• rate this

    Comment number 199.

    Government needs to grow a pair and take on these big utilities and if need be take into government ownership our energy including water and gas/electric. If ever more proof that privatisation only leads to higher bills then look no further !!! This has been coming for years every governments just puts its head into the sand, where is the nuclear energy spend money at home and stop overseas aid

  • rate this

    Comment number 198.

    Stop overseas aid.. Nationalise Gas/Electric/Water.

  • rate this

    Comment number 197.

    Now only this week a BBC article on German renewable energy, where they have 26,000 turbines plus solar stated that a 50% of a German household energy bill comprised of renewable subsidies!! So do they really expect us to believe that our bills will be kept down by a massive increase in renewables?!! An overall national reduction in energy use is required if we are to tackle carbon emissions.

  • rate this

    Comment number 196.

    Ichabod - Utilities and transport are different. It just doesn't make sense to privatise rail, water, energy. The cost of building proper infrastructure to support them is only efficient when nationalised and done for whole country with a plan over years. Private companies just don't have any incentive to do this - so they don't and we pay the cost.

  • rate this

    Comment number 195.

    Why does the government not invest in more renewable energy directly during this time of austerity? It would create jobs and put money back into the economy, help UK manufacturing and spur innovation.

  • rate this

    Comment number 194.

    And as we all know..the sainted Maggie said that competition would drive prices down !!!! So whats the problem then ??? oooopppss sorry to much sun !!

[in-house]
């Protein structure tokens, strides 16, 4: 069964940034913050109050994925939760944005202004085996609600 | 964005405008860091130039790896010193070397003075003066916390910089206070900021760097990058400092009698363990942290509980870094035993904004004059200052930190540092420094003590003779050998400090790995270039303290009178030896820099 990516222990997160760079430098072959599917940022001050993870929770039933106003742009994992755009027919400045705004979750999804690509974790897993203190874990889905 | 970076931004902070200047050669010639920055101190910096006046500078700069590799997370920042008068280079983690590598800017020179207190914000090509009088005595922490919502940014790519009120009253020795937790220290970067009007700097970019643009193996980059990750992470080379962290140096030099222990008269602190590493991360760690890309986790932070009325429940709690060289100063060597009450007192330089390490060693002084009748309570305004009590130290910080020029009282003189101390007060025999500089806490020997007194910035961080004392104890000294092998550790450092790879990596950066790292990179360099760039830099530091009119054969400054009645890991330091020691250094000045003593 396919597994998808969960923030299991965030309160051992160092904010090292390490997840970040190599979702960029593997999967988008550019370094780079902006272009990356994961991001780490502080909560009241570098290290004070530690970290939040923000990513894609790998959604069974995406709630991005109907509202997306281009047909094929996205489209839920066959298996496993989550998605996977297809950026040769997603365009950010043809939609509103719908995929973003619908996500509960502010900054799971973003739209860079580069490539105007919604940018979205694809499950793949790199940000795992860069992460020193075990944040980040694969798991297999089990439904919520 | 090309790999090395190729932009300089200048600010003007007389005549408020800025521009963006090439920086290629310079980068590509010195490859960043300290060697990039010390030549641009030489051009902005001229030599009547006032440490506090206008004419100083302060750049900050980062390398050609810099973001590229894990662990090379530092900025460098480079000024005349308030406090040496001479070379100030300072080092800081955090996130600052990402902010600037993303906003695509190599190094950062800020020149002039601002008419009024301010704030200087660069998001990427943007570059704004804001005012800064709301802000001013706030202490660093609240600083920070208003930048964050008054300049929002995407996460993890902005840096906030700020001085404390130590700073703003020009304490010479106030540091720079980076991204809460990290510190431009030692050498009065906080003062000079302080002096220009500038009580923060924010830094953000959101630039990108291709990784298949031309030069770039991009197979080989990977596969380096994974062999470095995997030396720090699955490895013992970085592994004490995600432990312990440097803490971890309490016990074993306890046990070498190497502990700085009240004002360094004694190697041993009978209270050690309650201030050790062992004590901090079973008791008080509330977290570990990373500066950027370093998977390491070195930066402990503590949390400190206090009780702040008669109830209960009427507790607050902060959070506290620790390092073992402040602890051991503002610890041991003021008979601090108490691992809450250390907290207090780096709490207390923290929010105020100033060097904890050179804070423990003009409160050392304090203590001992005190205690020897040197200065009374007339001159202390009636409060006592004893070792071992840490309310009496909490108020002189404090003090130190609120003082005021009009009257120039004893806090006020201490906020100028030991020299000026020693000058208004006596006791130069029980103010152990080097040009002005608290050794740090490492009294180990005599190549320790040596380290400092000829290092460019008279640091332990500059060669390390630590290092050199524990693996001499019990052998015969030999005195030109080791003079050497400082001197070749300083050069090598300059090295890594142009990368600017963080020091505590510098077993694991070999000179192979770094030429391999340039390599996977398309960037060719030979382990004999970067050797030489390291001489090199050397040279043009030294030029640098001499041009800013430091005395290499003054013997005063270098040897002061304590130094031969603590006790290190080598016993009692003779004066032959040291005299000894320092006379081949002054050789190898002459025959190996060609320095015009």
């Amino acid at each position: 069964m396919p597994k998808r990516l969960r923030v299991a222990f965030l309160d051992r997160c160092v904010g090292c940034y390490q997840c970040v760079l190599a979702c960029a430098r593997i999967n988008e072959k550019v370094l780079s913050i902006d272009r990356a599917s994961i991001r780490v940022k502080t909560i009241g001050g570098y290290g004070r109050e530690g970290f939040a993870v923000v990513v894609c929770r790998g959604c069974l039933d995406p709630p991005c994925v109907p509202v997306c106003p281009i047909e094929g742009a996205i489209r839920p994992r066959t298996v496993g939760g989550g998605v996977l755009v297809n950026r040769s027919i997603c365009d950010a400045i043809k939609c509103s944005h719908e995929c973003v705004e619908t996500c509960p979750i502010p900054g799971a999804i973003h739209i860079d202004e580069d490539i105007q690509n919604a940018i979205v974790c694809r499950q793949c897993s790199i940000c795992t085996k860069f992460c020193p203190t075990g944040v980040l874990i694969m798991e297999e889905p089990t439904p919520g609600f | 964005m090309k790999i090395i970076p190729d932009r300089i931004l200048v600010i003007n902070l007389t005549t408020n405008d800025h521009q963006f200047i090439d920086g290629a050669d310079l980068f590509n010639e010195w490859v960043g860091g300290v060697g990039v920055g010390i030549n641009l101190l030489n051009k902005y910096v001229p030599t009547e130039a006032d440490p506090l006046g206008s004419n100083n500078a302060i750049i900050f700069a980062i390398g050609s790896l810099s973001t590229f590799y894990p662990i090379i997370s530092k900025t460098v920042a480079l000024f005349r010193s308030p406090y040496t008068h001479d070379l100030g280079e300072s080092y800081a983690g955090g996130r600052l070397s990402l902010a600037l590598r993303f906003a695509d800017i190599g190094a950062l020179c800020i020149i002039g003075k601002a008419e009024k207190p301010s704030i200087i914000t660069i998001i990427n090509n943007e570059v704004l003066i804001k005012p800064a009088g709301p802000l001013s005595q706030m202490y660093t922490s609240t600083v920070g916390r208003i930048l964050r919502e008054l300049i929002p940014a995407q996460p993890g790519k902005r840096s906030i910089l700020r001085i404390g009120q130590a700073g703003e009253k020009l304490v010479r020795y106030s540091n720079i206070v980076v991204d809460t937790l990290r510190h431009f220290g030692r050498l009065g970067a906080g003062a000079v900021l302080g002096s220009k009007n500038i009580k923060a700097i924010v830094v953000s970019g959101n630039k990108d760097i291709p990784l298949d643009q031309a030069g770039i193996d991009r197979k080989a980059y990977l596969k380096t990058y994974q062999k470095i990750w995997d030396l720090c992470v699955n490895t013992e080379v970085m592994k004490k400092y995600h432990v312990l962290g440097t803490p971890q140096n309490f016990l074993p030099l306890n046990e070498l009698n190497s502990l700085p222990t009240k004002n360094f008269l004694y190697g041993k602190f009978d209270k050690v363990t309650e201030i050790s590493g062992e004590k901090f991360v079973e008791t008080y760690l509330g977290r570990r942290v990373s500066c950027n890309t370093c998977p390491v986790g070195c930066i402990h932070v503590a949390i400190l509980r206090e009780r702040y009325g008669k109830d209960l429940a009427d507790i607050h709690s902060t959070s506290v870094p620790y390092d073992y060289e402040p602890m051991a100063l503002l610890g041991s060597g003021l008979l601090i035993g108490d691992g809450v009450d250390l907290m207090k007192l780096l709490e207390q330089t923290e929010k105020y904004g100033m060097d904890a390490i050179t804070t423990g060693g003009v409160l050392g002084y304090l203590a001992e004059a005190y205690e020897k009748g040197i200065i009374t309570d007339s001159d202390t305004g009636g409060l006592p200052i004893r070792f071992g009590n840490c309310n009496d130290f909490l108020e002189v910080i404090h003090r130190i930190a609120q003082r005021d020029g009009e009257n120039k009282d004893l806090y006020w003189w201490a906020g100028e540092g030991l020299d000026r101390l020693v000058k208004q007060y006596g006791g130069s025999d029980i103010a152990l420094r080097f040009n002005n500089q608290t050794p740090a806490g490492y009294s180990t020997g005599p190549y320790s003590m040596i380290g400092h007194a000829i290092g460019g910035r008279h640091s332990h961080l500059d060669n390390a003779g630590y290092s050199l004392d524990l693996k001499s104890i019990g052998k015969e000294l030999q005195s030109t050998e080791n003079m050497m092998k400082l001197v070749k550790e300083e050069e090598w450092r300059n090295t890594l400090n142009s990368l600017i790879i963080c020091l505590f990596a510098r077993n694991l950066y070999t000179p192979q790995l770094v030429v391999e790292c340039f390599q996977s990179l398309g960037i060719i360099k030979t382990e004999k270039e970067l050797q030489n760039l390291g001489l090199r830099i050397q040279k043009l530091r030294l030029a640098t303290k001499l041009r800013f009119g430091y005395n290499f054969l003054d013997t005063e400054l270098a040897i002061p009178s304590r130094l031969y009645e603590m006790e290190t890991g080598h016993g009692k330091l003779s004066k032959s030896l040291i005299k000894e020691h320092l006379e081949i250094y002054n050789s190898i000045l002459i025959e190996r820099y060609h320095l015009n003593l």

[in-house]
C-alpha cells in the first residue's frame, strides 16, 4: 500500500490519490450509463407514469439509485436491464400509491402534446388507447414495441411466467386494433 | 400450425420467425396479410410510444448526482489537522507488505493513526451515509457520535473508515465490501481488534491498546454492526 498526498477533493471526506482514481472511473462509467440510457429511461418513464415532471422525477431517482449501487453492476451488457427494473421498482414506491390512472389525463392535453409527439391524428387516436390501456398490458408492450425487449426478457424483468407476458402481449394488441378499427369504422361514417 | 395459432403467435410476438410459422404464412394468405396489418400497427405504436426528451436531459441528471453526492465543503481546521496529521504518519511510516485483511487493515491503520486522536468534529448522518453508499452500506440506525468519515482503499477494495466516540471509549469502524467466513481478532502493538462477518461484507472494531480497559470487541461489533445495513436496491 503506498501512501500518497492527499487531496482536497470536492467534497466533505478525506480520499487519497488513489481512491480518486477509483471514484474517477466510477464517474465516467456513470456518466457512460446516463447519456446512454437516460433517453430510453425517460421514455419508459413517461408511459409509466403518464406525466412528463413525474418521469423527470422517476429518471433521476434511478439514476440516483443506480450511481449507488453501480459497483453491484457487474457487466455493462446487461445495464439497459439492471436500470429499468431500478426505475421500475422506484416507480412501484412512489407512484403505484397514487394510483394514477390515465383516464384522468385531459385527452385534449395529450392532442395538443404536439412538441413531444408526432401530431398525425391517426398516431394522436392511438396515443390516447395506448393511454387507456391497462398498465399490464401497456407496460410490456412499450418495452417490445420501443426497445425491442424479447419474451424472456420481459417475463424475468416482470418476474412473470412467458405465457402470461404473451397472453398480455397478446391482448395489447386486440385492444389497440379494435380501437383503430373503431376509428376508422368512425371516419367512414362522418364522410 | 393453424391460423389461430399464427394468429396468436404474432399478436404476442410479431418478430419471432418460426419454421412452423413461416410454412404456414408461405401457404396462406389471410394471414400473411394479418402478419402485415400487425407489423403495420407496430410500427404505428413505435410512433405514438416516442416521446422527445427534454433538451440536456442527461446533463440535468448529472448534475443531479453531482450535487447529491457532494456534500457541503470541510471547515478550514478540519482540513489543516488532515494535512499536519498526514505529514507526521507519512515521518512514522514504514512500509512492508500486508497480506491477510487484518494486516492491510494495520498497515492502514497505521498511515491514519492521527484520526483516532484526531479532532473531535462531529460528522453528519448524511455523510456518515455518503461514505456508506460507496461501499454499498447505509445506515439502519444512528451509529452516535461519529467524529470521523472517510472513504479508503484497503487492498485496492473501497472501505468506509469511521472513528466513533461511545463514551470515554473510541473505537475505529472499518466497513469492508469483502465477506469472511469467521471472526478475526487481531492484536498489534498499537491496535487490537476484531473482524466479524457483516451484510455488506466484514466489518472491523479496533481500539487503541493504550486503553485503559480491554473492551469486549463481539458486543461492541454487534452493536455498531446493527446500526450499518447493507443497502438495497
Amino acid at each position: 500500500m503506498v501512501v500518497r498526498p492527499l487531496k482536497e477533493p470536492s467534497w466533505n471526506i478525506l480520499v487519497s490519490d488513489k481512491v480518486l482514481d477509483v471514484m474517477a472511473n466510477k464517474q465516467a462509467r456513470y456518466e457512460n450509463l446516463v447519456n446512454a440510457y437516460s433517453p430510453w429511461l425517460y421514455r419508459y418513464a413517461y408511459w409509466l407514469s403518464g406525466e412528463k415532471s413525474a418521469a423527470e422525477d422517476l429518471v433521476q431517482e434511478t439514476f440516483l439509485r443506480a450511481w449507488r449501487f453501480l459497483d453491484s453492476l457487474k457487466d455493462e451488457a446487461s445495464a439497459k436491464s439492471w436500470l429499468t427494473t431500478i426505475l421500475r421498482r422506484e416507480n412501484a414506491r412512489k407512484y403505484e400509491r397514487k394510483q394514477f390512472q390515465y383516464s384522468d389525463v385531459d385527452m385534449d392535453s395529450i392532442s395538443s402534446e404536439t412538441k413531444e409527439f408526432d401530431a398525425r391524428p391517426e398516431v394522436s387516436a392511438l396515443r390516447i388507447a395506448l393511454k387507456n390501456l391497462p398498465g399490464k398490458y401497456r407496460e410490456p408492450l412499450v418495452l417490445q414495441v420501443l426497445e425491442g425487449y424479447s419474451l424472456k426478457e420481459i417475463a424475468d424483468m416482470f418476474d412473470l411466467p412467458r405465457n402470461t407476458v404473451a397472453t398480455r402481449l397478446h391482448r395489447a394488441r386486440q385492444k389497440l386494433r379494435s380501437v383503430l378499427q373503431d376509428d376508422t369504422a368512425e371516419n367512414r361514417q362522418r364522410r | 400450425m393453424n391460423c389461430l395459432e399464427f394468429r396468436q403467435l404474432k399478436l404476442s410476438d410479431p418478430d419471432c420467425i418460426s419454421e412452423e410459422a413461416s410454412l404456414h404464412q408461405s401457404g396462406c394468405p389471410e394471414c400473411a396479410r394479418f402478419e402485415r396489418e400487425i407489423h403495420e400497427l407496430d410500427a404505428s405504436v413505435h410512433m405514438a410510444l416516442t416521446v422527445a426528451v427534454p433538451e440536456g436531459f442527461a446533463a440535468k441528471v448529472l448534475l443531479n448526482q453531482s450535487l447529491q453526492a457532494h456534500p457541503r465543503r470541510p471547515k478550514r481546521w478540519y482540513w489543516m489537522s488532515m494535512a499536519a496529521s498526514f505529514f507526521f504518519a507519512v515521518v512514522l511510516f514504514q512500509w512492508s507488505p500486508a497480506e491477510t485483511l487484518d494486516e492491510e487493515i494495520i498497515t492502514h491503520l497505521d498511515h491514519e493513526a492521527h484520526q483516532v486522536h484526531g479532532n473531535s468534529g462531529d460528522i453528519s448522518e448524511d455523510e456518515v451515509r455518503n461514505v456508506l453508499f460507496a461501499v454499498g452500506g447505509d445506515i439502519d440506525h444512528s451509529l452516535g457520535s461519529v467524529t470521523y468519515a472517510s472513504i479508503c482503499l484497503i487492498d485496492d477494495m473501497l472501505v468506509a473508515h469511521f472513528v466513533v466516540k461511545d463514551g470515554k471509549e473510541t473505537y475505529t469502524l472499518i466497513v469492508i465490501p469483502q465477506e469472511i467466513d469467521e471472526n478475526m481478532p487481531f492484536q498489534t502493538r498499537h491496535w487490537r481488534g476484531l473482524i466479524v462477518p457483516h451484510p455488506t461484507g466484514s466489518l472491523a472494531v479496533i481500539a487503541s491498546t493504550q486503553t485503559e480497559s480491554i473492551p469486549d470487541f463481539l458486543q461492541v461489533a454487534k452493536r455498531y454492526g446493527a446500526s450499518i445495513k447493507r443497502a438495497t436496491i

• rate this

    Comment number 193.

    Luckily, I've just stocked up on my energy by sumitting over readings at the cheaper summer rate.

    The only way to beat these sharks is to play them at their own game.

  • rate this

    Comment number 192.

    and as long as the government continue to pay twice the wholesale price to people for renewables WE will pay MORE

  • rate this

    Comment number 191.

    The news is so depressing, Fuel poverty, food poverty, housing poverty, plain old poverty and still people come here ?

  • rate this

    Comment number 190.

    Privatisation does not work. Services that were once done by the state we are told are no longer financially viable as they are costing the tax payer too much money. These services are then "given" at a knock down price to huge multinational companies, who then screw their customers for as much money as they can to pay their shareholders. Is it really saving the tax payer any money in the end ?

  • Comment number 189.

    This comment was removed because the moderators found it broke the house rules. Explain.

  • rate this

    Comment number 188.

    It makes me laugh that people are more thna happy to pay premium (and grossly inflated) prices for utterly uncecessary goods such as ipads and the like, but when it comes to buying essentials they instantly start bitching and moaning (usually about the rich). It's about time you got you priorities in the right order.

  • rate this

    Comment number 187.

    I thought fracking was going to reduce energy costs - USA , UK and elsewhere ?
    It may not be green - but it won't stop most countries from using it until they have to use expensive reliable green technology (wind if its windy , sun if its sunny are requirements when you want your kettle boiled).

  • rate this

    Comment number 186.

    Given the money saved by energy companies using FREE renewable energy over using EXPENSIVE oil, gas and coal we shouldn't really be having to subsidise new wind and hydro powerplants as these are in the long term the cheaper option anyway!

    It is just the greed of the energy companies putting up bills, nothing else.